In this two-part commentary Supply Chain Matters shares some initial impressions of the Trans-Pacific Partnership (TPP) which has reached the stage of preliminary agreement pending the ratification by member nations. In early October, ministers of the 12 TPP countries announced conclusion of their negotiations regarding trade among what is estimated to represent 40 percent of current global GDP, which is rather significant, especially from a global supply chain context.
In our Part One posting, we shared perspectives on the defining features and summary descriptions of Sections 2, 3 and 4 of TPP.
We continue with pointing out some other important sections for the education of our cross-industry supply chain reading audience.
Section 14- Electronic Commerce
This chapter prohibits the imposition of customs duties on electronic transmissions and prevents TPP parties from favoring national producers of suppliers. TPP members agree to adopt and maintain consumer protection laws related to fraudulent and deceptive online related commercial activities and ensure that consumer protections can be enforced in TPP electronic messaging. To promote more online focused trading network activity, the agreement calls for promoting paperless trading between businesses and governments including electronic customs forms, electronic authentication and signatures for commercial transactions. The parties agree not to require that TPP companies build separate data centers in store data as a condition for operating in a member country, and that source code of software is not required to be transferred or accessed.
This area will surely aide in measures to streamline B2C/B2B business process and customer fulfillment networks. We also view this as potentially removing barriers to facilitating electronic supply chain control tower capabilities spanning both planning and execution visibility and decision-making needs.
Section 18- Intellectual Property Protections
Consistently, one of the more important concerns for firms and their respective value-chains is IP protection. This chapter of TPP is described as making it easier for businesses to search, register and protect IP rights in new markets. It establishes standards based on WTO’s TRIPS Agreement and international best practices. For trademarks, it provides protections of brand names and other signs that businesses and individuals use to distinguish their products in the market.
This section further contains pharmaceutical-related IP provisions that address both innovative medicines and availability of generic medicines.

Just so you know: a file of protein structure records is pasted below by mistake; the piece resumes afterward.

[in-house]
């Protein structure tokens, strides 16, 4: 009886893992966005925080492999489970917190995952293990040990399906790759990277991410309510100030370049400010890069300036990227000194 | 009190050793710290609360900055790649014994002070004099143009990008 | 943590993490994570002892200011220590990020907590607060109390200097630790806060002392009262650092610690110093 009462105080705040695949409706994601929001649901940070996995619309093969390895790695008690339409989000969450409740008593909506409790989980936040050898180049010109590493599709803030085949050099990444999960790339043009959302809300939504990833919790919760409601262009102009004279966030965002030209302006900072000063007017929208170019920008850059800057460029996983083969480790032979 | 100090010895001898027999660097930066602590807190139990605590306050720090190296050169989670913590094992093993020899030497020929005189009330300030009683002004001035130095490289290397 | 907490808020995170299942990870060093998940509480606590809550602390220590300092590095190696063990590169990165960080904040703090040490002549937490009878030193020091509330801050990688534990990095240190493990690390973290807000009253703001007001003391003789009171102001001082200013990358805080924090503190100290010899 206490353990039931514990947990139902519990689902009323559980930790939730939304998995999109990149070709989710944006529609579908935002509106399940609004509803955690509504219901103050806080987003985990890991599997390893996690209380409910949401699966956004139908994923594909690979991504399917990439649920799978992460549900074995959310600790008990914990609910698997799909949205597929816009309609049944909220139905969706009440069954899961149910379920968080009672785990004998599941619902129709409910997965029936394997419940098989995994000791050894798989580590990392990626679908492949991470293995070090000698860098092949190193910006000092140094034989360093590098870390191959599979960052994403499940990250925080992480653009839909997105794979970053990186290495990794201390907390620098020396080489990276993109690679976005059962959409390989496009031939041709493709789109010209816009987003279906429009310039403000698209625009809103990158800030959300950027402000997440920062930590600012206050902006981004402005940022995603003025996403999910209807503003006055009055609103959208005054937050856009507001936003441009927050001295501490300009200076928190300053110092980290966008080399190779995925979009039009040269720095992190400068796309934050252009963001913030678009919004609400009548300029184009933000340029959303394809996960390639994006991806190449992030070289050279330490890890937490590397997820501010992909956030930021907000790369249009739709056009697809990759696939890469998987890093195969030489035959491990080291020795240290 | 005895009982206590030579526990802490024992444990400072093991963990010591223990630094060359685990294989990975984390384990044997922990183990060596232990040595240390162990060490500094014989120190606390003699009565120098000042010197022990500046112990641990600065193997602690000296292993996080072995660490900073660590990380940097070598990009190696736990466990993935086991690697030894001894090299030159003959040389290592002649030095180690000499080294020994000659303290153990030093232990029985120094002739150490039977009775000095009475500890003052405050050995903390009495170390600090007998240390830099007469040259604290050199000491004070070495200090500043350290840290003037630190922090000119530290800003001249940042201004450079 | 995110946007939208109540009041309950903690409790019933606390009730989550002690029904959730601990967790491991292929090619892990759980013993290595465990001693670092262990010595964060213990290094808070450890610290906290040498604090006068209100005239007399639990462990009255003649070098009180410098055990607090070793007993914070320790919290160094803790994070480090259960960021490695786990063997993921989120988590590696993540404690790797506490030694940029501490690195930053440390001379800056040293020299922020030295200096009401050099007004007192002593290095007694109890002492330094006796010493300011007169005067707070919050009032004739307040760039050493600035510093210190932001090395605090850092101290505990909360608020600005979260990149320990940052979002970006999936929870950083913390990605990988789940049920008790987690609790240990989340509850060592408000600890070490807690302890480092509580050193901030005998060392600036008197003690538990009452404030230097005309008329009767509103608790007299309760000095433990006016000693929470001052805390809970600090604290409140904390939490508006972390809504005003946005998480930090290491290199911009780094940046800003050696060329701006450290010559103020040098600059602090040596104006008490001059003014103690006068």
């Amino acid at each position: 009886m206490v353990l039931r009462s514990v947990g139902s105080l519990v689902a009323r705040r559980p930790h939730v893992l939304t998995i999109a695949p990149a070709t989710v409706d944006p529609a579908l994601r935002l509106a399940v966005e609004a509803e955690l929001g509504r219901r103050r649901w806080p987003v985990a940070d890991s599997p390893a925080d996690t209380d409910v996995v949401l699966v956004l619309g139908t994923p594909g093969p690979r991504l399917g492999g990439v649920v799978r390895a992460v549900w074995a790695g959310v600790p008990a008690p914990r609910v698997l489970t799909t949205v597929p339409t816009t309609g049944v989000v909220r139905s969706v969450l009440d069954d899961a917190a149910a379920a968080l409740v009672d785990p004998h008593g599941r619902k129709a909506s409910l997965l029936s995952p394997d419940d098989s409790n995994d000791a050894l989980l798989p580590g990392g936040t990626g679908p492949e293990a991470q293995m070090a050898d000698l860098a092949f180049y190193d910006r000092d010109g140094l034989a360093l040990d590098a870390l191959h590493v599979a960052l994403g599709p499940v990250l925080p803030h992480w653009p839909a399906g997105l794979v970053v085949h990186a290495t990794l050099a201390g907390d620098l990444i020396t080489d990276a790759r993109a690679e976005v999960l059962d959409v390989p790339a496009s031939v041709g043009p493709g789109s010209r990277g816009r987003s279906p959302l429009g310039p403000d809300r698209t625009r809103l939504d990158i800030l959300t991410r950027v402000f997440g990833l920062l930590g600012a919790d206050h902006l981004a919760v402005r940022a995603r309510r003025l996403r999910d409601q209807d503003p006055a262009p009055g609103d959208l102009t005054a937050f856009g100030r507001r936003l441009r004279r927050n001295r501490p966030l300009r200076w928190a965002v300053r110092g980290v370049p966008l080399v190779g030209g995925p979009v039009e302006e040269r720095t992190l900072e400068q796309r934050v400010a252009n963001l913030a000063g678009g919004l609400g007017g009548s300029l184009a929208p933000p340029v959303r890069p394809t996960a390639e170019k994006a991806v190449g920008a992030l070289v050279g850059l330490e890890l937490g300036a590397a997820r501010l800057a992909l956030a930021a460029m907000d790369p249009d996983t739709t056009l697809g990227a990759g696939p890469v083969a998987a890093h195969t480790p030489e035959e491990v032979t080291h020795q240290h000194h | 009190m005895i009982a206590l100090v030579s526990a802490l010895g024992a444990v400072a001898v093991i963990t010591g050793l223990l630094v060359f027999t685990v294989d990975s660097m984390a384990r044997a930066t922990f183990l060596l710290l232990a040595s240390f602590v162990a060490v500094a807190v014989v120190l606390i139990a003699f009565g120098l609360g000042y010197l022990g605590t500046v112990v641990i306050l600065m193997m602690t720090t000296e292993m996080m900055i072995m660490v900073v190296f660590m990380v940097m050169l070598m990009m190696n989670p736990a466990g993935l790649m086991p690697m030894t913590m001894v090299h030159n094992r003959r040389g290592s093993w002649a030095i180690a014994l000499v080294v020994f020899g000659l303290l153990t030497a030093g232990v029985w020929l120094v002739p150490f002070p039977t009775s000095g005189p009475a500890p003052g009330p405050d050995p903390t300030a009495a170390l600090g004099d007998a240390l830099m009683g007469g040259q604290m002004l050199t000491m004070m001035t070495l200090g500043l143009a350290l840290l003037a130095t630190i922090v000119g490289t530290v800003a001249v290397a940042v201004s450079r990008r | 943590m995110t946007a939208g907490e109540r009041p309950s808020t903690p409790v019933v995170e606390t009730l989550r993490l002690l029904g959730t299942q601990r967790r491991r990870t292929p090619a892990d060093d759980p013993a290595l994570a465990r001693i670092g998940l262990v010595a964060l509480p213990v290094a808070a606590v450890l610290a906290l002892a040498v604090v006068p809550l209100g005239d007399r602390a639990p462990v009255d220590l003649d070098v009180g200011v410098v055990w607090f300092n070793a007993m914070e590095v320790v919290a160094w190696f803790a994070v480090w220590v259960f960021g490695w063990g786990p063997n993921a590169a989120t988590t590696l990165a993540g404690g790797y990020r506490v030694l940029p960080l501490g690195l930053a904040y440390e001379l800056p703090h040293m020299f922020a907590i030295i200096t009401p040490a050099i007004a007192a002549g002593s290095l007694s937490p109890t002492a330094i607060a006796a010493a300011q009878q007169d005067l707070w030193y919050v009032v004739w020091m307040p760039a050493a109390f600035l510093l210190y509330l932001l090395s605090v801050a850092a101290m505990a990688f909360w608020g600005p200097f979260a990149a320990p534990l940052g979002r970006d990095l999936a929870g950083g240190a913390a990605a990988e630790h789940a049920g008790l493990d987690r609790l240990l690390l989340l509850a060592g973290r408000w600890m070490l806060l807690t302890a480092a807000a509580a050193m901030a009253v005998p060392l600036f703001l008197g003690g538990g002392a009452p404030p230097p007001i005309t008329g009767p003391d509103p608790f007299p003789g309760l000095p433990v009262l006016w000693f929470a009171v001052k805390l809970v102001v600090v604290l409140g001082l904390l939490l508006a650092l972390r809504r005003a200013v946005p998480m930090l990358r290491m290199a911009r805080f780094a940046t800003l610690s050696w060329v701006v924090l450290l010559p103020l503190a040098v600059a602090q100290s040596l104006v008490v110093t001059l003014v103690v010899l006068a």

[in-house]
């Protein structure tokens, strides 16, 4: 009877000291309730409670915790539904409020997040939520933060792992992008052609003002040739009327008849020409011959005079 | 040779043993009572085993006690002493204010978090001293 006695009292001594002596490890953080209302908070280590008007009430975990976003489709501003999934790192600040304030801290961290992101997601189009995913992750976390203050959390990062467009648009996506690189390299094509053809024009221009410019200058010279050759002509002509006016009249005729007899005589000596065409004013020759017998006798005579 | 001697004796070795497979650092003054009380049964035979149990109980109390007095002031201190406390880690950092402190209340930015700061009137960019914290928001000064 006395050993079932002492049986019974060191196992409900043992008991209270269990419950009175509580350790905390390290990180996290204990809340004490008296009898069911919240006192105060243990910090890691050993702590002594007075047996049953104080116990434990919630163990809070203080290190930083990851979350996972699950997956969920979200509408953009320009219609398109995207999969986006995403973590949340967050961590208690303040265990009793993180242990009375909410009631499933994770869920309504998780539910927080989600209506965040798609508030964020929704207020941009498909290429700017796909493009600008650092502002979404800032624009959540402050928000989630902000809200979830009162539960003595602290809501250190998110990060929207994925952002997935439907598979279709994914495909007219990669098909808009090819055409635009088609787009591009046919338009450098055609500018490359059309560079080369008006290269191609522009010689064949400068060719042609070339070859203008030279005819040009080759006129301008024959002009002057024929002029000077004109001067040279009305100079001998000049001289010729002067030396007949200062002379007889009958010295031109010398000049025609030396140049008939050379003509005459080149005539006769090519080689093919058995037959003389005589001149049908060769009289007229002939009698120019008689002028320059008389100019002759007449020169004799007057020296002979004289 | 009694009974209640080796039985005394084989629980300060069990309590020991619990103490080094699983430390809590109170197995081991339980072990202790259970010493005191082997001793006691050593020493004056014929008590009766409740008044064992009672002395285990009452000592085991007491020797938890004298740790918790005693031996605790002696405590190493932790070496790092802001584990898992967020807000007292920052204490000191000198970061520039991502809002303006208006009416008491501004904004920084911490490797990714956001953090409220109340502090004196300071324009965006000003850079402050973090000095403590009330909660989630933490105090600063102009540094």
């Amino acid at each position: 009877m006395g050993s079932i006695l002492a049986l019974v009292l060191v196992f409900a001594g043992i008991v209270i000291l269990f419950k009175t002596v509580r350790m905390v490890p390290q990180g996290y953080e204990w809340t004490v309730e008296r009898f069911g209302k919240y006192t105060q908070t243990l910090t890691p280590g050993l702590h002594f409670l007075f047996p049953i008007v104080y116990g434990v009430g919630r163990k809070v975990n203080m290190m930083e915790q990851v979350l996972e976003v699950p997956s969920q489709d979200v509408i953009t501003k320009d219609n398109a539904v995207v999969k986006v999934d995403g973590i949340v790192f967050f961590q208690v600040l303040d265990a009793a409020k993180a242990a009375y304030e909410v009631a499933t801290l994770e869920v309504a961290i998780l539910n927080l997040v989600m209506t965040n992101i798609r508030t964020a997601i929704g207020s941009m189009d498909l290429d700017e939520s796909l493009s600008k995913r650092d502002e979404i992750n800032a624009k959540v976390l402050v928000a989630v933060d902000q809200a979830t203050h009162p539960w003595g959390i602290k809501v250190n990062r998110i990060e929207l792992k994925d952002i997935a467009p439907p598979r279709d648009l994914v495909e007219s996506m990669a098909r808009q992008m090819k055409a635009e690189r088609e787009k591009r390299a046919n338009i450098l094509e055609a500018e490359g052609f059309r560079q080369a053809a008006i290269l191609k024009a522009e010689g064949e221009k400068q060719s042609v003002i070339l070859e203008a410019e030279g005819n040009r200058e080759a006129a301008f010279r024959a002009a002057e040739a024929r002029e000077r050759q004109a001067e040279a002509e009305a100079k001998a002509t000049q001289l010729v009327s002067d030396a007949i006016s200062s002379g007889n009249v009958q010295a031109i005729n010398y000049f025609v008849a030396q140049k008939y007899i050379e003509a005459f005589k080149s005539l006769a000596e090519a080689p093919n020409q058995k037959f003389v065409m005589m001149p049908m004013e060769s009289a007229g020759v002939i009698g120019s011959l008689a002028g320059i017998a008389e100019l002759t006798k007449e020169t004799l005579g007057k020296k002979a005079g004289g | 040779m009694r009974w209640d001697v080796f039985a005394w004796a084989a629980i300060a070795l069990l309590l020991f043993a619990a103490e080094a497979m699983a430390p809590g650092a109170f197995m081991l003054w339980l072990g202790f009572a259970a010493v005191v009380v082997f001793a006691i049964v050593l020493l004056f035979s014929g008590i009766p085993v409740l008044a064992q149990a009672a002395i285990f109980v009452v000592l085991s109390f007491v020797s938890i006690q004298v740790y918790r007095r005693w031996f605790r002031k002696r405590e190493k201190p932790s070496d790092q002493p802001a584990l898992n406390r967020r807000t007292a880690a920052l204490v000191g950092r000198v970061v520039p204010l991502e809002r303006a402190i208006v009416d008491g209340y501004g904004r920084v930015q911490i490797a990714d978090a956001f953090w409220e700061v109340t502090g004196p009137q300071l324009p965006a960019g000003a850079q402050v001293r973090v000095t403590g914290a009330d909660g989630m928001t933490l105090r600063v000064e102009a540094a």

Section 19- Labor
All TPP parties are noted as International Labor Organization (ILO) members and thus recognize the importance of promoting internationally recognized labor rights. Rights are noted as the right to collective bargaining, elimination of forced labor, abolition of child labor and elimination of discrimination in employment, among other tenets.
There are further acknowledgements to have common laws related to governing minimum wages, hours of work and occupational safety and health. This section will have special meaning to high tech and consumer electronics, high direct labor focused, and general lower-cost focused contract manufacturing focused value-chains.
Section 20- Environment
TPP parties are to share a strong commitment to protecting and conserving the environment and to effectively enforce their environmental protection laws. There is specific language related to the protection of fisheries, endangered species, water and wetlands and marine environment. The parties are to commit to cooperate to address matters of joint or common interest, including areas of conservation and sustainable use of biodiversity along with transition to lower emissions and resilient economies.
Section 24- Small and Medium-Sized Businesses
A special chapter promoting a shared interest for small-and-medium-sized businesses sharing in the benefits of TPP. It includes commitments from TPP members to create user-friendly business practices, provide assistance in accessing new markets and in overall training.
Section 26- Transparency and Anti-Corruption
A rather important section for strengthening good governance and addressing the effects of bribery and corruption practices. It calls for laws, regulations and administrative rulings be publicly available along with consistent enforcement of anticorruption laws and regulations. The section covers areas for both corporate and public officials.